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Hispanics in the Military~Medal of Honor
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CIVIL WAR~MEDAL OF HONOR
Philip Bazaar, Ordinary Seaman, Massachusetts, USS Santiago de Cuba, United States Navy. Place and Date of Action: Assault on Fort Fisher, January 15, 1865, Place of Birth: Chile, South America.
Joseph H. De Castro, Corporal, Company I, 19th Massachusetts Infantry. Place and Date of Action: At Gettysburg, Pennsylvania, July 3, 1863. Place of Birth: Boston, Massachusetts. De Castro was the first Hispanic-American Medal of Honor recipient.
Rank and Organization: Corporal, Company I
19th Massachusetts Infantry.
Place and Date: At Gettysburg, Pa., 3 July 1863.
Birth: Boston, Mass. Date of Issue: 1 December 1864.
Capture of flag of 19th Virginia regiment. He was awarded the Medal of Honor for his bravery during his regiment's attack and repulse of elements of Pickett's Charge on the Third Day of the Battle of Gettysburg, Pennsylvania (July 3, 1863). His Medal was issued on December 1, 1864. He was one of seven 19th Massachusetts Infantry soldiers to be awarded the Medal of Honor for bravery during the War.
John Ortega, Seaman, Pennsylvania. USS Saratoga, United States Navy. Place and Date of Action: USS Saratoga, December 1865. Born 1840. Place of Birth: Spain. In 1864, Ortega became the first Hispanic sailor Medal of Honor recipient.
DEFENDING THE NATION
BEGINNING WITH REVOLUTIONARY ROOTS
When the colonies on the East Coast of what became the United States rebelled against England, Hispanics played a pivotal role. As Governor of the Louisiana Territory, General Bernardo de Gálvez sent money, rifles, and other supplies to General George Washington. Latinos also raised special collections to aid the fight for independence.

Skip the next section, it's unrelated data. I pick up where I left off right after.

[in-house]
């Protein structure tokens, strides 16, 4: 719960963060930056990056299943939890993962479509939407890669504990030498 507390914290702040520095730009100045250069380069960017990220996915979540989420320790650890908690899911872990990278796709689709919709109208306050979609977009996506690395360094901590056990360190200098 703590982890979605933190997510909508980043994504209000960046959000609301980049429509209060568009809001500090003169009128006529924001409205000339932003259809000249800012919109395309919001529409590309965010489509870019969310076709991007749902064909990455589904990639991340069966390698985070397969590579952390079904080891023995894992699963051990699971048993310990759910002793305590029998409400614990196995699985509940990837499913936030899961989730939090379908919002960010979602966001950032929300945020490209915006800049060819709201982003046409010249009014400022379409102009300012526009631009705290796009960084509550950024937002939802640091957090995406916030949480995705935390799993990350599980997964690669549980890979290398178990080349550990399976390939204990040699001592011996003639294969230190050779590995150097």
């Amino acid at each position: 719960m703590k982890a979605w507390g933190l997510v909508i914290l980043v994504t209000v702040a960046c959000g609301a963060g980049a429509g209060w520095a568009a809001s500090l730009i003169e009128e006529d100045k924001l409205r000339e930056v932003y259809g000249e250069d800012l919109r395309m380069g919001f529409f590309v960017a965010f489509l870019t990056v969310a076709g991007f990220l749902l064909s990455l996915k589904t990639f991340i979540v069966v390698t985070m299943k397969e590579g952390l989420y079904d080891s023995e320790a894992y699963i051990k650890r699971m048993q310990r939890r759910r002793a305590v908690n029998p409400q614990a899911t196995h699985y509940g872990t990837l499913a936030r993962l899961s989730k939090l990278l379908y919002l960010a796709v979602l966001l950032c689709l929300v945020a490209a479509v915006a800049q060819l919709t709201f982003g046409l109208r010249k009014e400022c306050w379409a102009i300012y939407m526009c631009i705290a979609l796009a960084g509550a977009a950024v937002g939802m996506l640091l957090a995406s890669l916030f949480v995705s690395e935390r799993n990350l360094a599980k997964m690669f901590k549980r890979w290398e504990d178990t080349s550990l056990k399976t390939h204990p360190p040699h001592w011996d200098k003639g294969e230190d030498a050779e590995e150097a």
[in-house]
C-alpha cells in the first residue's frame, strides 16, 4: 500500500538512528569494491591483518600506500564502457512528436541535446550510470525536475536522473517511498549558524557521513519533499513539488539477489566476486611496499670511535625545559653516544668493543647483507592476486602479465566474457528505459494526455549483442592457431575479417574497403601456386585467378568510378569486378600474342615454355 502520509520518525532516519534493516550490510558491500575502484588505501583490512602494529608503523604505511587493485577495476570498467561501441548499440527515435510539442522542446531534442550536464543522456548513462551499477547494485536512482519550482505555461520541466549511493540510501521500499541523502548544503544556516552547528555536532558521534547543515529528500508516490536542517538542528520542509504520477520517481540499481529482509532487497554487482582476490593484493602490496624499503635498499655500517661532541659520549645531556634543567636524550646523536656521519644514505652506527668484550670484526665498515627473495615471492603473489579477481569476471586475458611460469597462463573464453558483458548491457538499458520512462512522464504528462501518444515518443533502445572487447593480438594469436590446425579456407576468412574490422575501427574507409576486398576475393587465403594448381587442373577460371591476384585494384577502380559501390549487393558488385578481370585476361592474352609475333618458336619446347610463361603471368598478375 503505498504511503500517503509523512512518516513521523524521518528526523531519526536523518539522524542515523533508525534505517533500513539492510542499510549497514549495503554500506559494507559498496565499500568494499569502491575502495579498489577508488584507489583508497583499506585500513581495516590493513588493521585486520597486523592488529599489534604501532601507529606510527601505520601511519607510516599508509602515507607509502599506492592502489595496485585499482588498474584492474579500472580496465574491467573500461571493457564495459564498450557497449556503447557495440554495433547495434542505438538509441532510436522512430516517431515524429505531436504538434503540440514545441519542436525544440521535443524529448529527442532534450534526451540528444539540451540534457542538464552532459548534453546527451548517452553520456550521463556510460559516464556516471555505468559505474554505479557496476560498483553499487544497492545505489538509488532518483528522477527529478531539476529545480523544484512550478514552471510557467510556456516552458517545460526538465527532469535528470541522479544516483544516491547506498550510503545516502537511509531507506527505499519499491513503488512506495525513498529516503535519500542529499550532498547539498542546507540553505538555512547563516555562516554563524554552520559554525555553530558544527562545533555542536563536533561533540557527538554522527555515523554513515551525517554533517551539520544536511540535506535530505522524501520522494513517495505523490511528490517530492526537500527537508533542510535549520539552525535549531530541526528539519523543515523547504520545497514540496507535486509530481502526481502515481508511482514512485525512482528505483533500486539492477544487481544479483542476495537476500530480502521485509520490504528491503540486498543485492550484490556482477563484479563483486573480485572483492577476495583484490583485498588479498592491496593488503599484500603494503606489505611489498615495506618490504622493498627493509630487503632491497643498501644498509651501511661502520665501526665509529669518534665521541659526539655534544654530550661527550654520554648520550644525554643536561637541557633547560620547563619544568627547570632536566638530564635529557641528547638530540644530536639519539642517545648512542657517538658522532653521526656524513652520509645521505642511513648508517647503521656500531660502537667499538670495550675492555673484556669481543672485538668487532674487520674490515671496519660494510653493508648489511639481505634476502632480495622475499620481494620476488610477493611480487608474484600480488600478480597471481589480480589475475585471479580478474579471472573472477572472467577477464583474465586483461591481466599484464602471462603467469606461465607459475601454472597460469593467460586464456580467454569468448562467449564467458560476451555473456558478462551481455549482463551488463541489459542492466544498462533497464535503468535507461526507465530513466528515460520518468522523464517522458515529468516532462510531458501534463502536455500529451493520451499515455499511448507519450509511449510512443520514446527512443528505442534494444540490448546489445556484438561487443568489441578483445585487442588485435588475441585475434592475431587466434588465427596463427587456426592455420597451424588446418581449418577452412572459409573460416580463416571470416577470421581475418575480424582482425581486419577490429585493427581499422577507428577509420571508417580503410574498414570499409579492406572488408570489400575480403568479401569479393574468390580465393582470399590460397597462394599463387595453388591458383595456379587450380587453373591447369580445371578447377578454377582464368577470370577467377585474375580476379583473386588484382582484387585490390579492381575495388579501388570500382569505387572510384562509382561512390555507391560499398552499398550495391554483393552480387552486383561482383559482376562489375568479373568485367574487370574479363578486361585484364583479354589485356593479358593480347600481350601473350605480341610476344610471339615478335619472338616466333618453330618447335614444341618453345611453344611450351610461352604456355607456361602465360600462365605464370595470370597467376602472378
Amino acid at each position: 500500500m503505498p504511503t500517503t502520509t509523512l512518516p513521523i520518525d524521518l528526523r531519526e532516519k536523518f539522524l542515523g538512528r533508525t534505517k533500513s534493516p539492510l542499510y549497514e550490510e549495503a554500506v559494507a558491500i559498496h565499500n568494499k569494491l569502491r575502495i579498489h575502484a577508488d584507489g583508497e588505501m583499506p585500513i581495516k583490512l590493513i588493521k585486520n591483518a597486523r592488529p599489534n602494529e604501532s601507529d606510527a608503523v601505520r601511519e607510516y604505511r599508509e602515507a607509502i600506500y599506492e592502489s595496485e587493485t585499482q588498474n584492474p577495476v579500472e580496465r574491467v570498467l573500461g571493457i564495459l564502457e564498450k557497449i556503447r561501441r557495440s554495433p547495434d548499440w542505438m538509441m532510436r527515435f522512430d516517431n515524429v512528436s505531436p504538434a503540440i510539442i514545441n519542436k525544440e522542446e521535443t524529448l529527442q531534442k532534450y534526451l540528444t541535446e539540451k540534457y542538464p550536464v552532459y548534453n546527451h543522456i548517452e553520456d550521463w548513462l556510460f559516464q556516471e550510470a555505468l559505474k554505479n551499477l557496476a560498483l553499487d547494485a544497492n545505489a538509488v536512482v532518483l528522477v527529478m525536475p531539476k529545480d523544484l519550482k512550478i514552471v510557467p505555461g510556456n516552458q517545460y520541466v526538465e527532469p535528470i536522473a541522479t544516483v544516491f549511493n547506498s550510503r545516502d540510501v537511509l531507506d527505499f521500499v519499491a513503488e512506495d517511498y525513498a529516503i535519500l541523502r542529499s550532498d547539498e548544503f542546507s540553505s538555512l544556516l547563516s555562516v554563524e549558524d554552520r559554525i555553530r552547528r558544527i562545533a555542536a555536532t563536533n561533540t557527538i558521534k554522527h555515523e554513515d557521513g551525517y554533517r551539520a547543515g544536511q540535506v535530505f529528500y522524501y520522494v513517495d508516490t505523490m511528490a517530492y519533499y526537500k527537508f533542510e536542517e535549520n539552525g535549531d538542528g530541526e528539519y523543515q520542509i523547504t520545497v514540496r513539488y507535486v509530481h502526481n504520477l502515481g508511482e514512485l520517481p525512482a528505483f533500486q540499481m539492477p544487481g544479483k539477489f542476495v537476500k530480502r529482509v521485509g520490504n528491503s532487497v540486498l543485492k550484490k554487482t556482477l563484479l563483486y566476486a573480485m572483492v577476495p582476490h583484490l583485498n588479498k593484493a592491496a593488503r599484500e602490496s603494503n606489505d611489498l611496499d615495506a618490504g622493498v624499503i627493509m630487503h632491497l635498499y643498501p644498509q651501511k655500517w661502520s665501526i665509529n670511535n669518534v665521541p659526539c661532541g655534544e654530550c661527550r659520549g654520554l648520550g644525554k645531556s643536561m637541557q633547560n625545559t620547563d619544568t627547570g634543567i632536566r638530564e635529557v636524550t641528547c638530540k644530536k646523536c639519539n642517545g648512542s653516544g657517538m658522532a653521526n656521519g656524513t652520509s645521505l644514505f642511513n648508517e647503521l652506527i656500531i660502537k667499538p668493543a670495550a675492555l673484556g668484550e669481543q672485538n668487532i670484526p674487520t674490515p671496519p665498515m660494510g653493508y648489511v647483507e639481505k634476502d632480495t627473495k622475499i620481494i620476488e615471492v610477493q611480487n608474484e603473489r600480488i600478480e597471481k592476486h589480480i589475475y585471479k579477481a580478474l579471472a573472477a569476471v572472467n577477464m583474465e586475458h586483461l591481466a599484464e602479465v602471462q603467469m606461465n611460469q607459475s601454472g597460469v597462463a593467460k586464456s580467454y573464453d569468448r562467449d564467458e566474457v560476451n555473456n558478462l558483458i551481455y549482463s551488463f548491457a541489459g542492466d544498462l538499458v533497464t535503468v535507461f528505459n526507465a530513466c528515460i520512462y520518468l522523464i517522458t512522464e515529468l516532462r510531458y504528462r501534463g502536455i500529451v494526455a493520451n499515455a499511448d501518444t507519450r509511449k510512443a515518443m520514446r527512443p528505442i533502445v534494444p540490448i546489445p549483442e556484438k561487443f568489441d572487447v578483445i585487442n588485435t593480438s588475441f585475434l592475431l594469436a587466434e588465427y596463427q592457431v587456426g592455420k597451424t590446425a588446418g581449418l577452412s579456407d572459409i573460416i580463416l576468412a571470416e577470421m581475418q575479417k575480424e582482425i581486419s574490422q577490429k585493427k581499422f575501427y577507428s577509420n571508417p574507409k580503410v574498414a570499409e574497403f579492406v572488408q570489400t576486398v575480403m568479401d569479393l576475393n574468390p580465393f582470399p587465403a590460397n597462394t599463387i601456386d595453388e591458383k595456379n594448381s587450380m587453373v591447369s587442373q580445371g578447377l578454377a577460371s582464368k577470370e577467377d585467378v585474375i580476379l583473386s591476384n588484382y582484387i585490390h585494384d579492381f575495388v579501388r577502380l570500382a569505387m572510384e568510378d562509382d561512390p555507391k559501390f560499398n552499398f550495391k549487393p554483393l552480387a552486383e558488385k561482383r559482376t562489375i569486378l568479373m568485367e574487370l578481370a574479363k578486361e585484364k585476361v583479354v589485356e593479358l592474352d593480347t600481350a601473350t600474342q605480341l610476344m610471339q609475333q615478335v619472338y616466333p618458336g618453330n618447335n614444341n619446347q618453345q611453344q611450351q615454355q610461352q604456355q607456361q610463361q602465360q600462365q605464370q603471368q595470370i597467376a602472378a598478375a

Captain Jorge Farragut came to the U.S. from the Spanish Island of Minorca to fight against the British. Captain Farragut fought in the Revolution, then in the War of 1812, as part of the U.S. Navy.
DEFENDING THE NATION
As they did in the Revolutionary War, Hispanics have served proudly in each war and conflict entered by this nation. In the course of service, 38 Latinos have been awarded the Congressional Medal of Honor, the highest honor conferred for military bravery.
In the Civil War, David Glasgow Farragut, son of Jorge Farragut, won fame as a Union hero by blocking Southern ports. His contributions prompted Congress to create the title of Rear Admiral to reward him for his valor.
Federico Fernández Cavada, a Lieutenant Colonel for the Union, fought bravely at Gettysburg, Rafael Chacón also served with the Union and earned the rank of Major. Santos Benavidez fought for the Confederacy. His rank of Colonel was the highest of any Mexican-American army officer in the Civil War.
More than 400,000 Hispanics served the U.S. during World War II. About 25,000 served in the Persian Gulf War.